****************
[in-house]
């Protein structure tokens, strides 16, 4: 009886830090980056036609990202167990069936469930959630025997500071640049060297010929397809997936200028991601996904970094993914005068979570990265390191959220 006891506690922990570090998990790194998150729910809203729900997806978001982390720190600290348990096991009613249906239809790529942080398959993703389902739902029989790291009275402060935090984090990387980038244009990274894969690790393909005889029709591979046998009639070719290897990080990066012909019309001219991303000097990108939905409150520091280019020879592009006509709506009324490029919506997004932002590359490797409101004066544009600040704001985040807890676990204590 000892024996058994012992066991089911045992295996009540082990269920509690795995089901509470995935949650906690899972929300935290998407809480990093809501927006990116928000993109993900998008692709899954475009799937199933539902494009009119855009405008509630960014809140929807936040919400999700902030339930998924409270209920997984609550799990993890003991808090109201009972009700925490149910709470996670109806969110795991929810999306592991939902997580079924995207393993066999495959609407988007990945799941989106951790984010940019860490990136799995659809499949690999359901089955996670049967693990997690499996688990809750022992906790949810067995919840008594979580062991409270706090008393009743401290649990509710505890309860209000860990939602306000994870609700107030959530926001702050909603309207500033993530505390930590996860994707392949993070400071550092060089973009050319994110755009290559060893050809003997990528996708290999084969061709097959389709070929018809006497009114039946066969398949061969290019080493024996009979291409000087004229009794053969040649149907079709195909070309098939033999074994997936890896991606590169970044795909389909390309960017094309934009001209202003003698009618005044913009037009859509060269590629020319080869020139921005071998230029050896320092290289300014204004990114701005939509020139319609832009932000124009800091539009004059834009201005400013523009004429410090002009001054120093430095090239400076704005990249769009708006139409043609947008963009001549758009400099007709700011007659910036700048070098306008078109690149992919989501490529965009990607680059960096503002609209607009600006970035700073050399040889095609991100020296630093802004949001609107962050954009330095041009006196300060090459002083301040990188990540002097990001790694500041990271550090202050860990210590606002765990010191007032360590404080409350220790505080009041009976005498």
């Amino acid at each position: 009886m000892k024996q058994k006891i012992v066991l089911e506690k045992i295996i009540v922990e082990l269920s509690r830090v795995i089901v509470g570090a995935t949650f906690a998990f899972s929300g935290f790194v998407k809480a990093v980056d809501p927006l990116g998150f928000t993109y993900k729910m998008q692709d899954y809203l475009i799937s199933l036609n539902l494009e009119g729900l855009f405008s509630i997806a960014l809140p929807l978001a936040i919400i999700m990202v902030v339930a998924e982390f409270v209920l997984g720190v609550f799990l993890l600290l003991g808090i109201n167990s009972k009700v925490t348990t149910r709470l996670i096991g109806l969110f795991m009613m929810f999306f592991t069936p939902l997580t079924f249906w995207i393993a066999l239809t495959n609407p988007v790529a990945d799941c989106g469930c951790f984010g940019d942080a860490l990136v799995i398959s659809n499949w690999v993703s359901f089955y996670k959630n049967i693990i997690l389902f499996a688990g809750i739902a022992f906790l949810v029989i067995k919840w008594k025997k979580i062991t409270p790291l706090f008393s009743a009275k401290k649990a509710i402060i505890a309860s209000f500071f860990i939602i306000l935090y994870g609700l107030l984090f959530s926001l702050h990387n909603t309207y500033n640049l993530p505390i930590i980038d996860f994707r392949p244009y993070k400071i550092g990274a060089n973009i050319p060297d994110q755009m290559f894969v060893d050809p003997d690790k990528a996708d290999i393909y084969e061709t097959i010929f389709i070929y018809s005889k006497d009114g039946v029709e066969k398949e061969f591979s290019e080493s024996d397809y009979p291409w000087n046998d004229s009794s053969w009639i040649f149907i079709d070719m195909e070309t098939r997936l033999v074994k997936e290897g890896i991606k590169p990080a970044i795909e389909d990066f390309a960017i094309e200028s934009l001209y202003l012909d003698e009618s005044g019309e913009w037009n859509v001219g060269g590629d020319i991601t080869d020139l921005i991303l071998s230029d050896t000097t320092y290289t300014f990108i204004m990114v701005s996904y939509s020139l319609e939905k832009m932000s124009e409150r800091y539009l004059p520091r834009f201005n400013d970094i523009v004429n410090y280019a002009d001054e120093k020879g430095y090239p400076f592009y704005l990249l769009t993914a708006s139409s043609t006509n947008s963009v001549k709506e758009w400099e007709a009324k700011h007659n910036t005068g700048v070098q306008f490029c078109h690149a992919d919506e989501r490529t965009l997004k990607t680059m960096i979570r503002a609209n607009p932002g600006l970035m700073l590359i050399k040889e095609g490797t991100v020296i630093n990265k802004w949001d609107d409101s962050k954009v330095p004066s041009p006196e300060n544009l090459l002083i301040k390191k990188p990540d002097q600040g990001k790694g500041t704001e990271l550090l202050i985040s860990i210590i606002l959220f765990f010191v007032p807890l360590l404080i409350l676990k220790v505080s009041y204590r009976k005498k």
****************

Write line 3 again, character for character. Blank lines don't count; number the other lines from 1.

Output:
């Amino acid at each position: 009886m000892k024996q058994k006891i012992v066991l089911e506690k045992i295996i009540v922990e082990l269920s509690r830090v795995i089901v509470g570090a995935t949650f906690a998990f899972s929300g935290f790194v998407k809480a990093v980056d809501p927006l990116g998150f928000t993109y993900k729910m998008q692709d899954y809203l475009i799937s199933l036609n539902l494009e009119g729900l855009f405008s509630i997806a960014l809140p929807l978001a936040i919400i999700m990202v902030v339930a998924e982390f409270v209920l997984g720190v609550f799990l993890l600290l003991g808090i109201n167990s009972k009700v925490t348990t149910r709470l996670i096991g109806l969110f795991m009613m929810f999306f592991t069936p939902l997580t079924f249906w995207i393993a066999l239809t495959n609407p988007v790529a990945d799941c989106g469930c951790f984010g940019d942080a860490l990136v799995i398959s659809n499949w690999v993703s359901f089955y996670k959630n049967i693990i997690l389902f499996a688990g809750i739902a022992f906790l949810v029989i067995k919840w008594k025997k979580i062991t409270p790291l706090f008393s009743a009275k401290k649990a509710i402060i505890a309860s209000f500071f860990i939602i306000l935090y994870g609700l107030l984090f959530s926001l702050h990387n909603t309207y500033n640049l993530p505390i930590i980038d996860f994707r392949p244009y993070k400071i550092g990274a060089n973009i050319p060297d994110q755009m290559f894969v060893d050809p003997d690790k990528a996708d290999i393909y084969e061709t097959i010929f389709i070929y018809s005889k006497d009114g039946v029709e066969k398949e061969f591979s290019e080493s024996d397809y009979p291409w000087n046998d004229s009794s053969w009639i040649f149907i079709d070719m195909e070309t098939r997936l033999v074994k997936e290897g890896i991606k590169p990080a970044i795909e389909d990066f390309a960017i094309e200028s934009l001209y202003l012909d003698e009618s005044g019309e913009w037009n859509v001219g060269g590629d020319i991601t080869d020139l921005i991303l071998s230029d050896t000097t320092y290289t300014f990108i204004m990114v701005s996904y939509s020139l319609e939905k832009m932000s124009e409150r800091y539009l004059p520091r834009f201005n400013d970094i523009v004429n410090y280019a002009d001054e120093k020879g430095y090239p400076f592009y704005l990249l769009t993914a708006s139409s043609t006509n947008s963009v001549k709506e758009w400099e007709a009324k700011h007659n910036t005068g700048v070098q306008f490029c078109h690149a992919d919506e989501r490529t965009l997004k990607t680059m960096i979570r503002a609209n607009p932002g600006l970035m700073l590359i050399k040889e095609g490797t991100v020296i630093n990265k802004w949001d609107d409101s962050k954009v330095p004066s041009p006196e300060n544009l090459l002083i301040k390191k990188p990540d002097q600040g990001k790694g500041t704001e990271l550090l202050i985040s860990i210590i606002l959220f765990f010191v007032p807890l360590l404080i409350l676990k220790v505080s009041y204590r009976k005498k």